Previous readers of this blog might have guessed during my Star Wars Commentary that I’m not a huge fan of the Jedis or their philosophies. I’ve already talked a lot about how they deny vital parts of humanity and how they have displayed hypocrisy, impatience, and unfair judgment. But while I’m not personally fond of how this whole religion about the Force works, it does serve to make Luke’s story really unique. What it ends up doing is making Luke a morally ambiguous character, despite the fact that he doesn’t make morally ambiguous choices. Even though he’s good, he isn’t what the other good characters want him to be. And there’s such a question mark over whether he’ll ultimately be on the light or dark side. When I try to envision Luke’s morality or potential path before he’s tested by the Emperor, it’s like looking at Schrodinger’s Cat. But instead of shifting between good and evil, it feels more like it’s shifting between absolute good and good/evil. The possibility of evil in him is so small and yet so present. And the good in him is so solid, so indestructible, that if he did turn evil, I know it would be his desire for good that would lead him there and the purpose of his evil actions would be to bring about some good.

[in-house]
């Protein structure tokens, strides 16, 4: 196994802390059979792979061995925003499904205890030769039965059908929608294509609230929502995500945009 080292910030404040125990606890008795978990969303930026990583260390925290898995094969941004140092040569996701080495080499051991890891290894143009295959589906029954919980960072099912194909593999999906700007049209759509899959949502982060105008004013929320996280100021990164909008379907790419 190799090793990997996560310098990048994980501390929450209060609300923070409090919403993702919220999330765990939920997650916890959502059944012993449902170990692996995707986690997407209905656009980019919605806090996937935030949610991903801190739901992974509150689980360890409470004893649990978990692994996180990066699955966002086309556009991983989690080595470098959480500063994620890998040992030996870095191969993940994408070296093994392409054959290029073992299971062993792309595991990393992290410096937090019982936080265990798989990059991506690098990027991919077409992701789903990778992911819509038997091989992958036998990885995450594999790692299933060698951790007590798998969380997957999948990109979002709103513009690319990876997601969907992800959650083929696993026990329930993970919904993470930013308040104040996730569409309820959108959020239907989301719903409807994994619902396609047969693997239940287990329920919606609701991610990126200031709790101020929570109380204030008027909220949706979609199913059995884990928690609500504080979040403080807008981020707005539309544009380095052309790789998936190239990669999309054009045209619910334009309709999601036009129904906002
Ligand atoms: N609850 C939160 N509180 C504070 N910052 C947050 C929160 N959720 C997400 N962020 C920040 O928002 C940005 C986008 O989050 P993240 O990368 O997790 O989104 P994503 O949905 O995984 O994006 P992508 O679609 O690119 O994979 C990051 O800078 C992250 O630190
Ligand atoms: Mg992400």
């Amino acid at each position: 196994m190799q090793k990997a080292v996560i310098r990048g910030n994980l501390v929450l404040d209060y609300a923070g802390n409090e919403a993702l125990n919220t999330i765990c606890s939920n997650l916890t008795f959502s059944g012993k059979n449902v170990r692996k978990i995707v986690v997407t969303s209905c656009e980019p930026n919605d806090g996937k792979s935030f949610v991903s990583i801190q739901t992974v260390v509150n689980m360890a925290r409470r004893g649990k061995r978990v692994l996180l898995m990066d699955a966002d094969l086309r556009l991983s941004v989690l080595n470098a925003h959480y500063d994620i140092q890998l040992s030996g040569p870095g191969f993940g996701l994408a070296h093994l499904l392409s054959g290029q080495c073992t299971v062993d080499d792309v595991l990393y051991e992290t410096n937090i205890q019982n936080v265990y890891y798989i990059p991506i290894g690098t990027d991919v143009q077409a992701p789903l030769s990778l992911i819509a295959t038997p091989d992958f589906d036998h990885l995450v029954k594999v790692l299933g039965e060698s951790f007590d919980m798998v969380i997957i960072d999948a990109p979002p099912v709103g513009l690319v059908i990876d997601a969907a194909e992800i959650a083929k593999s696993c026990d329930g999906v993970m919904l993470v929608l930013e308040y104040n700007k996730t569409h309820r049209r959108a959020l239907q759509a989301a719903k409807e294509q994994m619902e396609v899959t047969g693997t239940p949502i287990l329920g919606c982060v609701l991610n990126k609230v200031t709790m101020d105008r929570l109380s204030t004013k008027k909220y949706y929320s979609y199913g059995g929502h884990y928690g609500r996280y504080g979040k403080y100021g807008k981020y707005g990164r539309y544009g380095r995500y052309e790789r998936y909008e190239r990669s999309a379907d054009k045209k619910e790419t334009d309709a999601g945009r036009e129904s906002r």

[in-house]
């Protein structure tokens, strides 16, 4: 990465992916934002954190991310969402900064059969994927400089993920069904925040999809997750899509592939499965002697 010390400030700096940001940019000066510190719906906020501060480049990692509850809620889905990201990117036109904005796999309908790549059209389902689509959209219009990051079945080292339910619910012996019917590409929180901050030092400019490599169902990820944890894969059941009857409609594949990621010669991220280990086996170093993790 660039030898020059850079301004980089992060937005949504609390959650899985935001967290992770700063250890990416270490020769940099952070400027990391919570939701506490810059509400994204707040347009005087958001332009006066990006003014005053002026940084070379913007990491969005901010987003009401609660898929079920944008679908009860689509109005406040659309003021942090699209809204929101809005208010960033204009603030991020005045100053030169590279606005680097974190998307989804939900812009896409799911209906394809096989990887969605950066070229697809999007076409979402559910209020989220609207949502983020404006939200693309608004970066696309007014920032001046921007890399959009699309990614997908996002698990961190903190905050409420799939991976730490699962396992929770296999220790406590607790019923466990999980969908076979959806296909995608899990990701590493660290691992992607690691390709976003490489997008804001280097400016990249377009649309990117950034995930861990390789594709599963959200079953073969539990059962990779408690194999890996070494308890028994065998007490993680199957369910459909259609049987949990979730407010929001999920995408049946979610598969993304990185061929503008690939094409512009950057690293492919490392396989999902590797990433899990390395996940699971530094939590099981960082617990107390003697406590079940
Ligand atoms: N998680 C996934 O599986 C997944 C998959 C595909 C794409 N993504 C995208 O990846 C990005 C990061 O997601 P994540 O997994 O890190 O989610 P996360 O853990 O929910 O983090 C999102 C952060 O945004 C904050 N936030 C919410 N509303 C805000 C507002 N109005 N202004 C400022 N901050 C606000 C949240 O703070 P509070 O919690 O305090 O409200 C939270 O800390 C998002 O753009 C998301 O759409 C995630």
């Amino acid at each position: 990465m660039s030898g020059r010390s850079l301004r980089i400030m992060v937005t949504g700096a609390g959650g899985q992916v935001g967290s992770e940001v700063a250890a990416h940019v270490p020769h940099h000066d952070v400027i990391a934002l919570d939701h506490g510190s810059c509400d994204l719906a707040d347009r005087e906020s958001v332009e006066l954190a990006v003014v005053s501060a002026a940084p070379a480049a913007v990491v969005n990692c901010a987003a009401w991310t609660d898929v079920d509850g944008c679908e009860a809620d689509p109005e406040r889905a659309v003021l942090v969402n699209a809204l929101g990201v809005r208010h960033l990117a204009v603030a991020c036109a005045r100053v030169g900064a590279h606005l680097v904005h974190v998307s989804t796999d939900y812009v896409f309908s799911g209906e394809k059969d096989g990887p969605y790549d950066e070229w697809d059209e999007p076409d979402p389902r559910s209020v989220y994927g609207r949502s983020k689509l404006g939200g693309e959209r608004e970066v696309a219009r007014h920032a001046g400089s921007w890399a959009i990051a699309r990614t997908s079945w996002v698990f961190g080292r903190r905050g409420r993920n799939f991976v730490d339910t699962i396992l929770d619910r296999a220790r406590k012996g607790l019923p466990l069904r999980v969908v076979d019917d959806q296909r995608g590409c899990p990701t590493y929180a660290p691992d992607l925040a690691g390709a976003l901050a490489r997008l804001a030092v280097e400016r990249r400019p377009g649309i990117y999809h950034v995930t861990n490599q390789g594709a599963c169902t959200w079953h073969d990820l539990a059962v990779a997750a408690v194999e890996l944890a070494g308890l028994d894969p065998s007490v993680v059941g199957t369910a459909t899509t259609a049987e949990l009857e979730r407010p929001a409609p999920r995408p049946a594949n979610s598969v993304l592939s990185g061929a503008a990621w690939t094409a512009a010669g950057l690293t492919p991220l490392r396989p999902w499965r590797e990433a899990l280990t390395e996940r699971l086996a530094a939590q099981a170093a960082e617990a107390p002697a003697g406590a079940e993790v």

Most characters become morally ambiguous because of their questionable ethics – acting selfish, lacking empathy, employing trickery, or sacrificing other people for the “greater good”. But Luke isn’t any of those things. His main drive is selflessness and empathy, he’s honest and open, and his main “fault” in the second film was that he wouldn't sacrifice others for the greater good. And that’s what I find so interesting: Luke is morally ambiguous not because of how his own morality is set up but because of how the morality of this world is set up – their religion and the nature of the Force. And according to that religion, Luke’s ideals are gray in what is otherwise a very black and white world. And even though it’s a good gray, just the fact that it’s not what this world considers “white” puts him at risk for becoming what this world considers “black”.


Since this world’s version of morality is built on the idea that some virtues (calm temperament, clarity of mind, a strong connection the universe around us) are good while other virtues (passion, love, loyalty to friends, a sense of adventure) are bad and places ideals above people, the rightness of this world’s morality is at least subjective. We have to remember that just because a “wise” character on the movie says something is right or wrong, that doesn’t mean we, the viewer, have to take their word for it. Their right might actually be wrong, and Luke’s right could be correct instead. Or they might both be wrong. Or a mixture.